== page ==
Scientists ask Yosemite employees for help in their hunt for more hantavirus clues

Stephanie O'Neill/KPCC

Dr. Danielle Buttke a veterinary epidemiologist with the National Park Service Office of Public Health talks in September with Yosemite rangers and public information officers Scott Gediman and Kari Cobb about the hantavirus outbreak at the park. This week, the California Department of Public Health wants park employees to take blood tests to help researchers learn more about hantavirus.

The worst appears over at Yosemite National Park where an unprecedented outbreak of Hantavirus Pulmonary Syndrome this summer sickened nine park visitors, killing three of them.

But many questions still remain. To help answer them, the California Department of Public Health has invited up 2,500 Yosemite National Park employees to undergo voluntary blood tests and interviews this week as a way to uncover clues in the nation’s first known "cluster" outbreak of Hantavirus Pulmonary Syndrome.

"There’s a lot we don’t know about this disease so we hope we can shed some new light on some aspect of it by focusing on the employee population," said Barbara Materna is chief of the Occupational Health Branch at the California Department of Public Health, which is conducting this week’s blood tests. "It’s just a unique opportunity to learn more about preventing this disease."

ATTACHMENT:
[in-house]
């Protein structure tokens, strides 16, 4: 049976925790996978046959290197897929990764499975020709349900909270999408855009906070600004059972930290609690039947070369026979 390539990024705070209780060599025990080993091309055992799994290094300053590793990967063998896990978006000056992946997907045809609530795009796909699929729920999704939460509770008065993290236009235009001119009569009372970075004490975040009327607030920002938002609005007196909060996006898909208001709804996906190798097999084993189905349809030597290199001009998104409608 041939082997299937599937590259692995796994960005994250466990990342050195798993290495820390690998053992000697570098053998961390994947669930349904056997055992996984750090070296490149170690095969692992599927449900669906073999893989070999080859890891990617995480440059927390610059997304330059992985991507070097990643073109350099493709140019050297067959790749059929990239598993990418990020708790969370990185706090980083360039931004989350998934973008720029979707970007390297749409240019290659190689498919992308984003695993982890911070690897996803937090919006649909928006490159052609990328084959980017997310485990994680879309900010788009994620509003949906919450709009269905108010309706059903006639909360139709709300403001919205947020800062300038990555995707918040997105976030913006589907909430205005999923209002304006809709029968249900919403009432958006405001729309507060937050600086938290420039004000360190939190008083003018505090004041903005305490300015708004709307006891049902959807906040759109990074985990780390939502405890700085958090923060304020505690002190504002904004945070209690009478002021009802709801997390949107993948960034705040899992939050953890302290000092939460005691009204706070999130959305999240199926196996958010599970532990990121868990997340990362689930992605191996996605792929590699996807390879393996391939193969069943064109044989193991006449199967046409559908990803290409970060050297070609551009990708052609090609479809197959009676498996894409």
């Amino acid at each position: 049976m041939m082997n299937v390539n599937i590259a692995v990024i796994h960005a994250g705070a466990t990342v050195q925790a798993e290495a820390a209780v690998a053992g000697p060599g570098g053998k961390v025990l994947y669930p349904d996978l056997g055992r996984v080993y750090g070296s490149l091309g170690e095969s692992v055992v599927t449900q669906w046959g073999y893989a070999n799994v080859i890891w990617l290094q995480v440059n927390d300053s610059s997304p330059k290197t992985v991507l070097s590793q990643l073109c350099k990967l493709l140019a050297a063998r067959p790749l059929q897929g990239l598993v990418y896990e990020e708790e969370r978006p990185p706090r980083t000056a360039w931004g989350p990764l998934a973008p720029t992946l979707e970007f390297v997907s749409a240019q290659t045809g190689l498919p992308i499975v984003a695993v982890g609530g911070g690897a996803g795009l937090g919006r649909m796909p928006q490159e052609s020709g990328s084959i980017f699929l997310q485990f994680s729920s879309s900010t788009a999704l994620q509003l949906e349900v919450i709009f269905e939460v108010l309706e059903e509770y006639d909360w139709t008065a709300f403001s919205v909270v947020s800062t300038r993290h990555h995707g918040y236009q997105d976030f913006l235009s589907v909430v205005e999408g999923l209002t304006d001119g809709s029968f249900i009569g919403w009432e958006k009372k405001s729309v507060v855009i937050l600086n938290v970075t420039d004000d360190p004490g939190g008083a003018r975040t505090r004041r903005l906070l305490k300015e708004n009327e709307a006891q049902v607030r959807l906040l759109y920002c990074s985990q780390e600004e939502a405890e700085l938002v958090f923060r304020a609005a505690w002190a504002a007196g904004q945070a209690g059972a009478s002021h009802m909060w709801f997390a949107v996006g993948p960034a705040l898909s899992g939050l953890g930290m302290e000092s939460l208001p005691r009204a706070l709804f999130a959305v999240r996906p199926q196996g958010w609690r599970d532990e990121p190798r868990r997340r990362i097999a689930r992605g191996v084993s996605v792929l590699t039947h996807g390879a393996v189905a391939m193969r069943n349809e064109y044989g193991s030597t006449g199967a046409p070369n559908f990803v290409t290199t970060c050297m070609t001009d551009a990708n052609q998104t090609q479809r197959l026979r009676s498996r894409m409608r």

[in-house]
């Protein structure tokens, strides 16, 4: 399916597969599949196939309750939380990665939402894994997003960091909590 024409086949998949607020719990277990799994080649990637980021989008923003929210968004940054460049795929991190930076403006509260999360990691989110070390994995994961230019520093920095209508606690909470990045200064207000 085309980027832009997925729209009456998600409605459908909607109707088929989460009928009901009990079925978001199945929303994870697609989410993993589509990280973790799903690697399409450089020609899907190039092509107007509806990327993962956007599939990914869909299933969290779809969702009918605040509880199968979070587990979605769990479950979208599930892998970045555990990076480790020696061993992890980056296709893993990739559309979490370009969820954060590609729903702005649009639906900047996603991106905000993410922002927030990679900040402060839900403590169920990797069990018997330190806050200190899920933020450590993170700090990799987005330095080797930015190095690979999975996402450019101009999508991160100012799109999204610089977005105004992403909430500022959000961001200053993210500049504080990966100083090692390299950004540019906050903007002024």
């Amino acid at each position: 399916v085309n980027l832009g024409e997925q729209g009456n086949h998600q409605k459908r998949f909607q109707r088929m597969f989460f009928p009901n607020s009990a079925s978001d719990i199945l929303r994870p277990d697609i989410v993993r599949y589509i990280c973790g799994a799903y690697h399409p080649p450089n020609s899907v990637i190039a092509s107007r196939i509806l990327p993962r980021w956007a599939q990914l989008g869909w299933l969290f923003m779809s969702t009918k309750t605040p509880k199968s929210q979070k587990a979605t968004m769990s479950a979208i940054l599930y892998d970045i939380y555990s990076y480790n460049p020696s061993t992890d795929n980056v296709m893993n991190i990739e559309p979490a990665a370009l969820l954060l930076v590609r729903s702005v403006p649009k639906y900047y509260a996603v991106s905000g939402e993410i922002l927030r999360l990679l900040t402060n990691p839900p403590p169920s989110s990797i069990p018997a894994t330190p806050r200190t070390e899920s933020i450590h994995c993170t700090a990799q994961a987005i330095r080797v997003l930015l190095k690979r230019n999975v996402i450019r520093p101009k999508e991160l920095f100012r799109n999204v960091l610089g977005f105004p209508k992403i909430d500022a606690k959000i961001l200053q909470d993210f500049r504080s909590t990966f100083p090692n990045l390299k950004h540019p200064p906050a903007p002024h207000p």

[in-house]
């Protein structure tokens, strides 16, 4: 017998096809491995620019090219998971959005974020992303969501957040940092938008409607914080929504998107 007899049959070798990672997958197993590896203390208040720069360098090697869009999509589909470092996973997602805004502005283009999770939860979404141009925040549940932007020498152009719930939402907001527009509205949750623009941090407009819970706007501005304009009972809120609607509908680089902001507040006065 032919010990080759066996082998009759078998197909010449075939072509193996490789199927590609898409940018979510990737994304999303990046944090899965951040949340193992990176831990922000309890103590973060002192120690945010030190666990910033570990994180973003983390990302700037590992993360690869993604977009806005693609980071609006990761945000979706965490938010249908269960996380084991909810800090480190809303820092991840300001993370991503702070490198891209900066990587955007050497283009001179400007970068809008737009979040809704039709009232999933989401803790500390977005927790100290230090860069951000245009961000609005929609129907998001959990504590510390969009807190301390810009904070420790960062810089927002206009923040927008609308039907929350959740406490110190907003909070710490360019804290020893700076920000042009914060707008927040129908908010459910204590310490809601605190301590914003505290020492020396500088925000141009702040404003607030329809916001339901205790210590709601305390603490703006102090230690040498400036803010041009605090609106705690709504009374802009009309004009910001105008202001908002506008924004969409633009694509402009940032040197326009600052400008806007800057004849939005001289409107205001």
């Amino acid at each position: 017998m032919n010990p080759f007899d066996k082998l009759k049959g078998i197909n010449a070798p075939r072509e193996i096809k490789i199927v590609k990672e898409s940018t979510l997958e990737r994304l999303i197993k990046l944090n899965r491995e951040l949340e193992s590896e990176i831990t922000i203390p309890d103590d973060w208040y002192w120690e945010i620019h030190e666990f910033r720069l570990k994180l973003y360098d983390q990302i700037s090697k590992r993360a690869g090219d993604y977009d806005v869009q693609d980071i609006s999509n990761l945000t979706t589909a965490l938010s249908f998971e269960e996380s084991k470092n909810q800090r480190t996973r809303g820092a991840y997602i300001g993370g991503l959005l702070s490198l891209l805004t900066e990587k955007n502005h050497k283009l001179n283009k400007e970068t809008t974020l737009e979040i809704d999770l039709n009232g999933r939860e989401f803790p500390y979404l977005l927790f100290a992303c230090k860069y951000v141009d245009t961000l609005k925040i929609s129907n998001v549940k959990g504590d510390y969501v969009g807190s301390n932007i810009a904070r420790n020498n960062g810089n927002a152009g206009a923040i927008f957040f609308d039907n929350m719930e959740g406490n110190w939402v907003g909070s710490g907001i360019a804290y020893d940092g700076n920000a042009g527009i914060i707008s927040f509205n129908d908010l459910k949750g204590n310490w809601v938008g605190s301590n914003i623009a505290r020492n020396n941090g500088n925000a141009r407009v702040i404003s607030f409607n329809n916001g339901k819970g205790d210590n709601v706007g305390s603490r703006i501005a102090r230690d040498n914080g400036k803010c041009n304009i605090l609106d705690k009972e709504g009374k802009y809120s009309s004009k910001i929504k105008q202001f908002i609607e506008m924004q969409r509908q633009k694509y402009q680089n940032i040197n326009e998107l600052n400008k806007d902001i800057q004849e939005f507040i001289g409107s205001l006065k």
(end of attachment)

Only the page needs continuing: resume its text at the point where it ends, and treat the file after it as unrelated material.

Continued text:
All but one of the Yosemite victims appears to have contracted the rodent-borne lung infection after staying in the Curry Village “signature” tent cabins, which authorities permanently closed on August 24.

Materna says the employee blood tests will indicate how many park employees, if any, may have been exposed to the hantavirus and now carry the antibody. What’s more, she said, a survey of employee work and living habits within the park may help determine how the workers avoided full-blown infections.

"Together between the blood test results and the questionnaires we hope to better understand the kinds of exposures that these employees have while they work in the park and how to best protect them," she said.

Hantavirus is typically spread to humans from the contaminated feces, urine and saliva of infected rodents – in this case, deer mice that are indigenous to Yosemite.

Materna said all park visitors who stayed in the Curry Village signature tent cabins this summer are now safely past the six-week maximum incubation period for Hantavirus Pulmonary Syndrome.

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